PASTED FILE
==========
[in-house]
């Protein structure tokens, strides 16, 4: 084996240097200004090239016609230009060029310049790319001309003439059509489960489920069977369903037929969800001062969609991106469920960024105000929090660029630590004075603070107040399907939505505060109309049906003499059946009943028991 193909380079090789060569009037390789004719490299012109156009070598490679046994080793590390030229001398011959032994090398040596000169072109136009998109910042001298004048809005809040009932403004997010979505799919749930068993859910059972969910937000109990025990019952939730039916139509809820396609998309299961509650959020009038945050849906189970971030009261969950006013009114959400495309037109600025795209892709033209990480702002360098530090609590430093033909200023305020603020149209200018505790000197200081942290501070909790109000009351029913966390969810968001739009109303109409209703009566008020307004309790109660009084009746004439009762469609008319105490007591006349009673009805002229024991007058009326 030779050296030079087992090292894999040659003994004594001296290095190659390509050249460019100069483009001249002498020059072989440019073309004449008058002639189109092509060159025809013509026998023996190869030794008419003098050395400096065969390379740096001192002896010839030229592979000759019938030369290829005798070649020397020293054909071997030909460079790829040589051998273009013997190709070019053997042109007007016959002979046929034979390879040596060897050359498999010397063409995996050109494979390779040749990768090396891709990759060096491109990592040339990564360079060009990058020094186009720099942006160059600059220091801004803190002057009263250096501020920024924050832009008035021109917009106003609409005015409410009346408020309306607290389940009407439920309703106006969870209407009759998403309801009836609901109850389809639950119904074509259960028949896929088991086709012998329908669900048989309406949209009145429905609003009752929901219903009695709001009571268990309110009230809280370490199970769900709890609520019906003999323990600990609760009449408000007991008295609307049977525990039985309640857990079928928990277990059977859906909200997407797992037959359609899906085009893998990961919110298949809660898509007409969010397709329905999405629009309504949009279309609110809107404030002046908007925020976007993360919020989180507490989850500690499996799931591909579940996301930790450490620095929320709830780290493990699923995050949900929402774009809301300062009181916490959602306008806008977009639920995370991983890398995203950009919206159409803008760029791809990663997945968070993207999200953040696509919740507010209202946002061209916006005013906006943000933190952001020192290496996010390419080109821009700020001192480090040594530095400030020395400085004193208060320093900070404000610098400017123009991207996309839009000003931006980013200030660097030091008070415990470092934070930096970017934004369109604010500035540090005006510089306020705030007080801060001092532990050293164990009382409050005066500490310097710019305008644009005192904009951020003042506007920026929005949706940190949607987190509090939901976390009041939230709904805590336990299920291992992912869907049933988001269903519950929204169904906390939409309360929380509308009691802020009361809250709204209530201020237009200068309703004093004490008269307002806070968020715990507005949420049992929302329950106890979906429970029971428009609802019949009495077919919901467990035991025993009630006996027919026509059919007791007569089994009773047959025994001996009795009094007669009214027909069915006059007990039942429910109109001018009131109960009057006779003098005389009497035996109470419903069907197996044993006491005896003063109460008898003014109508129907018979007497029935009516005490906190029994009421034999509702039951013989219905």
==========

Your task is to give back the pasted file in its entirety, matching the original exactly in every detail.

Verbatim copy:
[in-house]
């Protein structure tokens, strides 16, 4: 084996240097200004090239016609230009060029310049790319001309003439059509489960489920069977369903037929969800001062969609991106469920960024105000929090660029630590004075603070107040399907939505505060109309049906003499059946009943028991 193909380079090789060569009037390789004719490299012109156009070598490679046994080793590390030229001398011959032994090398040596000169072109136009998109910042001298004048809005809040009932403004997010979505799919749930068993859910059972969910937000109990025990019952939730039916139509809820396609998309299961509650959020009038945050849906189970971030009261969950006013009114959400495309037109600025795209892709033209990480702002360098530090609590430093033909200023305020603020149209200018505790000197200081942290501070909790109000009351029913966390969810968001739009109303109409209703009566008020307004309790109660009084009746004439009762469609008319105490007591006349009673009805002229024991007058009326 030779050296030079087992090292894999040659003994004594001296290095190659390509050249460019100069483009001249002498020059072989440019073309004449008058002639189109092509060159025809013509026998023996190869030794008419003098050395400096065969390379740096001192002896010839030229592979000759019938030369290829005798070649020397020293054909071997030909460079790829040589051998273009013997190709070019053997042109007007016959002979046929034979390879040596060897050359498999010397063409995996050109494979390779040749990768090396891709990759060096491109990592040339990564360079060009990058020094186009720099942006160059600059220091801004803190002057009263250096501020920024924050832009008035021109917009106003609409005015409410009346408020309306607290389940009407439920309703106006969870209407009759998403309801009836609901109850389809639950119904074509259960028949896929088991086709012998329908669900048989309406949209009145429905609003009752929901219903009695709001009571268990309110009230809280370490199970769900709890609520019906003999323990600990609760009449408000007991008295609307049977525990039985309640857990079928928990277990059977859906909200997407797992037959359609899906085009893998990961919110298949809660898509007409969010397709329905999405629009309504949009279309609110809107404030002046908007925020976007993360919020989180507490989850500690499996799931591909579940996301930790450490620095929320709830780290493990699923995050949900929402774009809301300062009181916490959602306008806008977009639920995370991983890398995203950009919206159409803008760029791809990663997945968070993207999200953040696509919740507010209202946002061209916006005013906006943000933190952001020192290496996010390419080109821009700020001192480090040594530095400030020395400085004193208060320093900070404000610098400017123009991207996309839009000003931006980013200030660097030091008070415990470092934070930096970017934004369109604010500035540090005006510089306020705030007080801060001092532990050293164990009382409050005066500490310097710019305008644009005192904009951020003042506007920026929005949706940190949607987190509090939901976390009041939230709904805590336990299920291992992912869907049933988001269903519950929204169904906390939409309360929380509308009691802020009361809250709204209530201020237009200068309703004093004490008269307002806070968020715990507005949420049992929302329950106890979906429970029971428009609802019949009495077919919901467990035991025993009630006996027919026509059919007791007569089994009773047959025994001996009795009094007669009214027909069915006059007990039942429910109109001018009131109960009057006779003098005389009497035996109470419903069907197996044993006491005896003063109460008898003014109508129907018979007497029935009516005490906190029994009421034999509702039951013989219905």